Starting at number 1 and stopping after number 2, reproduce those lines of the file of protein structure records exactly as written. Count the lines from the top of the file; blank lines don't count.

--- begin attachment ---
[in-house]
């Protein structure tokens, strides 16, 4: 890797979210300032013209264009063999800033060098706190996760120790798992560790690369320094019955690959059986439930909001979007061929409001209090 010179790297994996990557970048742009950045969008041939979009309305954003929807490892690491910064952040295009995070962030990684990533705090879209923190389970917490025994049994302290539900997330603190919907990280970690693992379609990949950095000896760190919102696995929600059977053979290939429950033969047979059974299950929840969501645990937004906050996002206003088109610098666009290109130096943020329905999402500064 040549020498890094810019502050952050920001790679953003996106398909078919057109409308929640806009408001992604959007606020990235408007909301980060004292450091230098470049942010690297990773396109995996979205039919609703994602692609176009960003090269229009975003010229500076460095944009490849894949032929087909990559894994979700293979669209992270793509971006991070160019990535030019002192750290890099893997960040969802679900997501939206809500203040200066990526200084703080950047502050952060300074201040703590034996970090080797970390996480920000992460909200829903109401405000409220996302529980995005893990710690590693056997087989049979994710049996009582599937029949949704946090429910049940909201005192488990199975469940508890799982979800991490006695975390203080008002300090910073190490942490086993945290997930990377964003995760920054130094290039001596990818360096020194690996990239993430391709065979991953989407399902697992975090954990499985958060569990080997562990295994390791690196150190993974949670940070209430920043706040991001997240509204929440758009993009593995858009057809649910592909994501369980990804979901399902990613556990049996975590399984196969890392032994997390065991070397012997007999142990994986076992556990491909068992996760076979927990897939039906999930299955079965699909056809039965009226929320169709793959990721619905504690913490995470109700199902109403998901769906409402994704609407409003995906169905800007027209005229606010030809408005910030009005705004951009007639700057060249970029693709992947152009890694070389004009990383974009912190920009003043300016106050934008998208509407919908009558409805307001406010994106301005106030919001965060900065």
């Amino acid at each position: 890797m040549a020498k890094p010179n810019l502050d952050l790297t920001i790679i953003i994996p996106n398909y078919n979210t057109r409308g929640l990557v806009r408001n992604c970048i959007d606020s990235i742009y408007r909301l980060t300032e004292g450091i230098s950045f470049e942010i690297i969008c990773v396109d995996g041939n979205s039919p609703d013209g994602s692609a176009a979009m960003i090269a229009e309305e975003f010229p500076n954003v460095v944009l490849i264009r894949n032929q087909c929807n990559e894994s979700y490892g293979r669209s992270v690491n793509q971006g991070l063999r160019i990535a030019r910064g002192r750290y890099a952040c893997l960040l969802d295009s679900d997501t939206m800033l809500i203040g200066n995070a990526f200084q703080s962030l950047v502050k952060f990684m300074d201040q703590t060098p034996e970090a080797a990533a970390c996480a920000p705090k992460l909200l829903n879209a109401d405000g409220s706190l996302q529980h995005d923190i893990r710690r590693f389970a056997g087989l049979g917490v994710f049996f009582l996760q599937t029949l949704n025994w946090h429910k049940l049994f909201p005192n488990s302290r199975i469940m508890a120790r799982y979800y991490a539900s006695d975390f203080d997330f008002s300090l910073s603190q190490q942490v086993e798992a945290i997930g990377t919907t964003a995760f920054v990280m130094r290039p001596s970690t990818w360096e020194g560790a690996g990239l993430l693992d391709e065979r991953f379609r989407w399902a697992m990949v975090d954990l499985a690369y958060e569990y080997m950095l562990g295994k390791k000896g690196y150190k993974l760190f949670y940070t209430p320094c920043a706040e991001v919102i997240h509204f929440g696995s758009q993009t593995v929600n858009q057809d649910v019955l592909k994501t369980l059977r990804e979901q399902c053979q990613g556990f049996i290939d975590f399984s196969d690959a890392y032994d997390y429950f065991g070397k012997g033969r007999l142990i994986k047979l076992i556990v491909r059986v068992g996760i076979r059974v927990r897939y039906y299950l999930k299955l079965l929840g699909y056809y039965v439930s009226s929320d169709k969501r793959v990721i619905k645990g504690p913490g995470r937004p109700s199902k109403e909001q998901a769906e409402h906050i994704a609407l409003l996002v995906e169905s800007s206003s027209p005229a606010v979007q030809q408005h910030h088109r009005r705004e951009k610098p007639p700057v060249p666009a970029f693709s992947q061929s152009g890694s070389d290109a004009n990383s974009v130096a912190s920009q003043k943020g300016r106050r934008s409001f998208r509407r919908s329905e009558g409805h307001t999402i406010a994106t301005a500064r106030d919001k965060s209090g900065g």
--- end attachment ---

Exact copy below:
[in-house]
């Protein structure tokens, strides 16, 4: 890797979210300032013209264009063999800033060098706190996760120790798992560790690369320094019955690959059986439930909001979007061929409001209090 010179790297994996990557970048742009950045969008041939979009309305954003929807490892690491910064952040295009995070962030990684990533705090879209923190389970917490025994049994302290539900997330603190919907990280970690693992379609990949950095000896760190919102696995929600059977053979290939429950033969047979059974299950929840969501645990937004906050996002206003088109610098666009290109130096943020329905999402500064 040549020498890094810019502050952050920001790679953003996106398909078919057109409308929640806009408001992604959007606020990235408007909301980060004292450091230098470049942010690297990773396109995996979205039919609703994602692609176009960003090269229009975003010229500076460095944009490849894949032929087909990559894994979700293979669209992270793509971006991070160019990535030019002192750290890099893997960040969802679900997501939206809500203040200066990526200084703080950047502050952060300074201040703590034996970090080797970390996480920000992460909200829903109401405000409220996302529980995005893990710690590693056997087989049979994710049996009582599937029949949704946090429910049940909201005192488990199975469940508890799982979800991490006695975390203080008002300090910073190490942490086993945290997930990377964003995760920054130094290039001596990818360096020194690996990239993430391709065979991953989407399902697992975090954990499985958060569990080997562990295994390791690196150190993974949670940070209430920043706040991001997240509204929440758009993009593995858009057809649910592909994501369980990804979901399902990613556990049996975590399984196969890392032994997390065991070397012997007999142990994986076992556990491909068992996760076979927990897939039906999930299955079965699909056809039965009226929320169709793959990721619905504690913490995470109700199902109403998901769906409402994704609407409003995906169905800007027209005229606010030809408005910030009005705004951009007639700057060249970029693709992947152009890694070389004009990383974009912190920009003043300016106050934008998208509407919908009558409805307001406010994106301005106030919001965060900065």